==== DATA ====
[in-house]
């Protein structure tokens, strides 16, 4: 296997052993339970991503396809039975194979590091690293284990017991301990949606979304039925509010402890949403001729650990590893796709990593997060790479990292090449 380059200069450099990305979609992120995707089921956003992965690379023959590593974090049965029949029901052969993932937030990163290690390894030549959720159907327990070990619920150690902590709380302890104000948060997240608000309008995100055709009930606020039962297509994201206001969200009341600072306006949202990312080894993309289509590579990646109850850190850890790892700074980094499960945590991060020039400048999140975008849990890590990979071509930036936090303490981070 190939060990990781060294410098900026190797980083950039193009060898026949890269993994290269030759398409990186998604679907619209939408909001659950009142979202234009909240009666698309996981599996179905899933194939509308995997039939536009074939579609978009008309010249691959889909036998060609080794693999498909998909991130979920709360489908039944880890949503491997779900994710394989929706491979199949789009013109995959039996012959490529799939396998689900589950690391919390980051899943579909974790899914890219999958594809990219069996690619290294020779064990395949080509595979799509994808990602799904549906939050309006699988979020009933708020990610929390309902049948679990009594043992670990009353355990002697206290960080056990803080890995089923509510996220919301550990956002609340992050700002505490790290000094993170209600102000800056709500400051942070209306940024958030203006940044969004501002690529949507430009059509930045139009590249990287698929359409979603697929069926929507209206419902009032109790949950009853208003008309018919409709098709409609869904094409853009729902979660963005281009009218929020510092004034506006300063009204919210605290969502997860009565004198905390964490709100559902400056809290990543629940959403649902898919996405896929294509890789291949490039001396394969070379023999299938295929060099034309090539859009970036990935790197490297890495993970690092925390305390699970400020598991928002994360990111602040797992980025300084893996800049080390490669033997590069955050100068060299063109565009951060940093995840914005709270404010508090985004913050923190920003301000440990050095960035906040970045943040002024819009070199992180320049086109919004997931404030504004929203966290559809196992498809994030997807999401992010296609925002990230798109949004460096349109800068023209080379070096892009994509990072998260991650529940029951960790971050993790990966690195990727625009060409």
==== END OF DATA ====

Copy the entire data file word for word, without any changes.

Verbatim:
[in-house]
């Protein structure tokens, strides 16, 4: 296997052993339970991503396809039975194979590091690293284990017991301990949606979304039925509010402890949403001729650990590893796709990593997060790479990292090449 380059200069450099990305979609992120995707089921956003992965690379023959590593974090049965029949029901052969993932937030990163290690390894030549959720159907327990070990619920150690902590709380302890104000948060997240608000309008995100055709009930606020039962297509994201206001969200009341600072306006949202990312080894993309289509590579990646109850850190850890790892700074980094499960945590991060020039400048999140975008849990890590990979071509930036936090303490981070 190939060990990781060294410098900026190797980083950039193009060898026949890269993994290269030759398409990186998604679907619209939408909001659950009142979202234009909240009666698309996981599996179905899933194939509308995997039939536009074939579609978009008309010249691959889909036998060609080794693999498909998909991130979920709360489908039944880890949503491997779900994710394989929706491979199949789009013109995959039996012959490529799939396998689900589950690391919390980051899943579909974790899914890219999958594809990219069996690619290294020779064990395949080509595979799509994808990602799904549906939050309006699988979020009933708020990610929390309902049948679990009594043992670990009353355990002697206290960080056990803080890995089923509510996220919301550990956002609340992050700002505490790290000094993170209600102000800056709500400051942070209306940024958030203006940044969004501002690529949507430009059509930045139009590249990287698929359409979603697929069926929507209206419902009032109790949950009853208003008309018919409709098709409609869904094409853009729902979660963005281009009218929020510092004034506006300063009204919210605290969502997860009565004198905390964490709100559902400056809290990543629940959403649902898919996405896929294509890789291949490039001396394969070379023999299938295929060099034309090539859009970036990935790197490297890495993970690092925390305390699970400020598991928002994360990111602040797992980025300084893996800049080390490669033997590069955050100068060299063109565009951060940093995840914005709270404010508090985004913050923190920003301000440990050095960035906040970045943040002024819009070199992180320049086109919004997931404030504004929203966290559809196992498809994030997807999401992010296609925002990230798109949004460096349109800068023209080379070096892009994509990072998260991650529940029951960790971050993790990966690195990727625009060409």